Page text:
Verbs That Express the Historical Present

By Geraldine Woods

Not surprisingly, you use present tense for actions that are currently happening. But (surprise!) you may also use present tense for some actions that happened a long time ago and for some actions that never happened at all. The historical present is a way to write about history or literature:

On December 7, 1941, President Franklin Delano Roosevelt tells the nation about the attack on Pearl Harbor. The nation immediately declares war.

Harry Potter faces three tests when he represents Hogwarts in the tournament.

In the first sentence, tells and declares are in present tense, even though the sentence concerns events that occurred decades ago. Here the historical present makes the history more dramatic. (Non-historians often tell a story in present tense also, just to make the account more vivid.) In the second sentence, faces and represents are in present tense.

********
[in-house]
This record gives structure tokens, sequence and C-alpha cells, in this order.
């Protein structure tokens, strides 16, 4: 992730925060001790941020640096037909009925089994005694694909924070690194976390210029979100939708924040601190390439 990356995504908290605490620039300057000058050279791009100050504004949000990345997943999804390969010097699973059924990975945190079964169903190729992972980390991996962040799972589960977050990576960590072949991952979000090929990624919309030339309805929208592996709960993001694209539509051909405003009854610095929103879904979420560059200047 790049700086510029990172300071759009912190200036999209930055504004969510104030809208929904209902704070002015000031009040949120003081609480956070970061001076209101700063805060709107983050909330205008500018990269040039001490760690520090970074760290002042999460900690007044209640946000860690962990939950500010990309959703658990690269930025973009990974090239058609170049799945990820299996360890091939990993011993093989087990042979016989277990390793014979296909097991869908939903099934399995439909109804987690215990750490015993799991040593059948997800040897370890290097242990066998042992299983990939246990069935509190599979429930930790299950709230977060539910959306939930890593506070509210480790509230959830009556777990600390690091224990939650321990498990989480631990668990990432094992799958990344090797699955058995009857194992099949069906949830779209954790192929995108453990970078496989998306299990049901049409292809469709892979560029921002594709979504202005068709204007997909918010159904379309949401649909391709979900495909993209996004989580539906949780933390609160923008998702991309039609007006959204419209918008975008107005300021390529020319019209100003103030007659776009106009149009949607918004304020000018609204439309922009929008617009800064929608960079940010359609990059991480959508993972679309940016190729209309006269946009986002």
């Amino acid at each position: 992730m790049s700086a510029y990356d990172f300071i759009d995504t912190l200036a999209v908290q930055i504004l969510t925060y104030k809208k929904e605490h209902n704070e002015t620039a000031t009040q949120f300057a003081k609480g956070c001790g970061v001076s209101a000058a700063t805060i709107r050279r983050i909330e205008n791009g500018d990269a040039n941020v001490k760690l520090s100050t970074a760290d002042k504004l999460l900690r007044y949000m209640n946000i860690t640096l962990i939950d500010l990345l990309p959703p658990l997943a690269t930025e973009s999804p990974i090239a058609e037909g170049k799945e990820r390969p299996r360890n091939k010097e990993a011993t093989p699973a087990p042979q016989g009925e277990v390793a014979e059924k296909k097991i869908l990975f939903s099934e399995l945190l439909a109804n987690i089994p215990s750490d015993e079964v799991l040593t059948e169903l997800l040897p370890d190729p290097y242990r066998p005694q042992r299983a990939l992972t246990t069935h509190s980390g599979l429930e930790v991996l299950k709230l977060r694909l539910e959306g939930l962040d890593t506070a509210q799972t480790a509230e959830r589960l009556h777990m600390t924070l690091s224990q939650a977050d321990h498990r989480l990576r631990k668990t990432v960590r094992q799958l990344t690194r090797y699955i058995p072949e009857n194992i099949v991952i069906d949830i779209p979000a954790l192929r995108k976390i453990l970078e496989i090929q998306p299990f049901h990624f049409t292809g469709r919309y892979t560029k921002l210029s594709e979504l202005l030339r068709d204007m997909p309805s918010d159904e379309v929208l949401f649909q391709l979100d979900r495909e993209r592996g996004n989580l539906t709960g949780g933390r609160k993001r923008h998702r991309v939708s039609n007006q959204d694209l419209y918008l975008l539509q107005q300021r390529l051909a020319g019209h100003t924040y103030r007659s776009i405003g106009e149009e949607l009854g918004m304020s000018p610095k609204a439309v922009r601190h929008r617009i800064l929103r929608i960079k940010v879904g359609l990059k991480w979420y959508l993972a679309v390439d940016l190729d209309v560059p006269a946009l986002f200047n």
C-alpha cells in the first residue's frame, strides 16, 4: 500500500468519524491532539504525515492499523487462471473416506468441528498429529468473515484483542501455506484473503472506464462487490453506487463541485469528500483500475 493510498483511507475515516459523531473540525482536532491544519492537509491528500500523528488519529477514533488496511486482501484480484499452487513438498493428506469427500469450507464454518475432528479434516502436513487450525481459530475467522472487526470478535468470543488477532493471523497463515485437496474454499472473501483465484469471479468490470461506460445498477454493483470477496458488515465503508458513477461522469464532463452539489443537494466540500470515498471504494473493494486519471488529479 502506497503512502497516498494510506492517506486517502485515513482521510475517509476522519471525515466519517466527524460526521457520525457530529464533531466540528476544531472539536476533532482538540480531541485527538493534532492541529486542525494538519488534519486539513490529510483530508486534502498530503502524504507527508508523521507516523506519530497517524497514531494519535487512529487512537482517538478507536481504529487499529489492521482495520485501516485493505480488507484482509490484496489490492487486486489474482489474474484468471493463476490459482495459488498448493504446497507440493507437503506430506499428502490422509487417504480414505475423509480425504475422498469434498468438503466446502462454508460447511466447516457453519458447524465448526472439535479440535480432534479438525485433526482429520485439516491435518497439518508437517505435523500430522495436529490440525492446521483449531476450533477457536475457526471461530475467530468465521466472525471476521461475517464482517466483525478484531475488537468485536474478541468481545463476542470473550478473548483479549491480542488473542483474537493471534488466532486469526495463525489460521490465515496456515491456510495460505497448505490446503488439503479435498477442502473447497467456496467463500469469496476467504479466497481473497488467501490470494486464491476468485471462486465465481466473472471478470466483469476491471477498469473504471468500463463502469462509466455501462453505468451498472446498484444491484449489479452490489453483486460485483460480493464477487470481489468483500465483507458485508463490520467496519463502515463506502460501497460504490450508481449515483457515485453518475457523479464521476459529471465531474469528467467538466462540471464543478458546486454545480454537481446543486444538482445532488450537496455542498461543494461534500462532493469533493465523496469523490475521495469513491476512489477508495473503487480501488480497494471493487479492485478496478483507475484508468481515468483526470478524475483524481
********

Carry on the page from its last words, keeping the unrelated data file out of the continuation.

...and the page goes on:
The idea is that for each reader who opens the book, the story begins anew. With the logic that you have come to know and love in English grammar, the events are always happening, even though Harry Potter is a fictional character and the events never happened.